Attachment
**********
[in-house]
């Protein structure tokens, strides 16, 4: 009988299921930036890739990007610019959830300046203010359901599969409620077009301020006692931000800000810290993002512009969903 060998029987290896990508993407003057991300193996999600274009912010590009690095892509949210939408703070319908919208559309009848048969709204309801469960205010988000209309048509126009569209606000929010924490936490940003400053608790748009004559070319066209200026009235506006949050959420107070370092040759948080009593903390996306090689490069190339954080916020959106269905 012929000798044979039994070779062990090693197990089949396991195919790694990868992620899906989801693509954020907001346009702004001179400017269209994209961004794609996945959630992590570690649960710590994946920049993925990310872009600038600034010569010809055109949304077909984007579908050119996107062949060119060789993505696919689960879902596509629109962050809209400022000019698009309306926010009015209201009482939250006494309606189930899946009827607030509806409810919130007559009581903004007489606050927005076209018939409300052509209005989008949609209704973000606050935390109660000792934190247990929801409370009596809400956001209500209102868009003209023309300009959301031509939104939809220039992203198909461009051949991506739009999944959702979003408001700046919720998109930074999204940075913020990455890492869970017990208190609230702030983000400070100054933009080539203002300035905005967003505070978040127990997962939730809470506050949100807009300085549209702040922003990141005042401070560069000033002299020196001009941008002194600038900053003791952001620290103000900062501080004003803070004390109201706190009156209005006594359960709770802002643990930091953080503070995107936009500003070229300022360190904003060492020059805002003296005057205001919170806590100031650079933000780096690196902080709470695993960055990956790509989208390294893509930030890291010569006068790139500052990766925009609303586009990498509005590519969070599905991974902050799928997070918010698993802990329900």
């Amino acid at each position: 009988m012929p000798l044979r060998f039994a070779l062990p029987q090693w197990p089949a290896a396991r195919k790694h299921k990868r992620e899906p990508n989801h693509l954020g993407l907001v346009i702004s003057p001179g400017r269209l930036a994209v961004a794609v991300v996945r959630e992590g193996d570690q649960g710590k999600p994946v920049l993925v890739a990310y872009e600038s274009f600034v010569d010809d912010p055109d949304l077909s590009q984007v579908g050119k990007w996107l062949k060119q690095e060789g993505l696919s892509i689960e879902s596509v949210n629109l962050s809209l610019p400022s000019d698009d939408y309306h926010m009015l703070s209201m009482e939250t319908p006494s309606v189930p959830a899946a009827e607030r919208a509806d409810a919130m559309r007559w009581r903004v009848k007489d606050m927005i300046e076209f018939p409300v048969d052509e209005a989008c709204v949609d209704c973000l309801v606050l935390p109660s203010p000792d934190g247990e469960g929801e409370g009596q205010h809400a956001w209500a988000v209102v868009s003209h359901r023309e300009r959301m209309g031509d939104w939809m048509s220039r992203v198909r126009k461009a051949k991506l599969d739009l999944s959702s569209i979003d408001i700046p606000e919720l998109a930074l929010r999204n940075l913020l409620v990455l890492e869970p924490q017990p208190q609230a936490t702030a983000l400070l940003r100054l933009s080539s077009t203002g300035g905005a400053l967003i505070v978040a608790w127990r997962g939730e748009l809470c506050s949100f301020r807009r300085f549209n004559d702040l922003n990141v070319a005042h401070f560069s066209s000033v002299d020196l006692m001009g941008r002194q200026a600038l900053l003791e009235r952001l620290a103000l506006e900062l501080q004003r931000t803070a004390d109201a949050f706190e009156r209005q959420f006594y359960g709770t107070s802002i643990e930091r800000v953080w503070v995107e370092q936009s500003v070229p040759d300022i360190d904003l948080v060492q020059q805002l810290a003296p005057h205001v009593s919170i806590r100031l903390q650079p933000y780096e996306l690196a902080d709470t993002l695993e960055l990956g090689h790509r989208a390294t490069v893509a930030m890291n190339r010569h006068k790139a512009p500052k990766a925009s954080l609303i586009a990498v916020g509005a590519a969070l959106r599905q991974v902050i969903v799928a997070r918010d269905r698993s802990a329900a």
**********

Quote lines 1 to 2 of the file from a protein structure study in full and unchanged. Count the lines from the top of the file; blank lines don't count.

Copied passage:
[in-house]
């Protein structure tokens, strides 16, 4: 009988299921930036890739990007610019959830300046203010359901599969409620077009301020006692931000800000810290993002512009969903 060998029987290896990508993407003057991300193996999600274009912010590009690095892509949210939408703070319908919208559309009848048969709204309801469960205010988000209309048509126009569209606000929010924490936490940003400053608790748009004559070319066209200026009235506006949050959420107070370092040759948080009593903390996306090689490069190339954080916020959106269905 012929000798044979039994070779062990090693197990089949396991195919790694990868992620899906989801693509954020907001346009702004001179400017269209994209961004794609996945959630992590570690649960710590994946920049993925990310872009600038600034010569010809055109949304077909984007579908050119996107062949060119060789993505696919689960879902596509629109962050809209400022000019698009309306926010009015209201009482939250006494309606189930899946009827607030509806409810919130007559009581903004007489606050927005076209018939409300052509209005989008949609209704973000606050935390109660000792934190247990929801409370009596809400956001209500209102868009003209023309300009959301031509939104939809220039992203198909461009051949991506739009999944959702979003408001700046919720998109930074999204940075913020990455890492869970017990208190609230702030983000400070100054933009080539203002300035905005967003505070978040127990997962939730809470506050949100807009300085549209702040922003990141005042401070560069000033002299020196001009941008002194600038900053003791952001620290103000900062501080004003803070004390109201706190009156209005006594359960709770802002643990930091953080503070995107936009500003070229300022360190904003060492020059805002003296005057205001919170806590100031650079933000780096690196902080709470695993960055990956790509989208390294893509930030890291010569006068790139500052990766925009609303586009990498509005590519969070599905991974902050799928997070918010698993802990329900």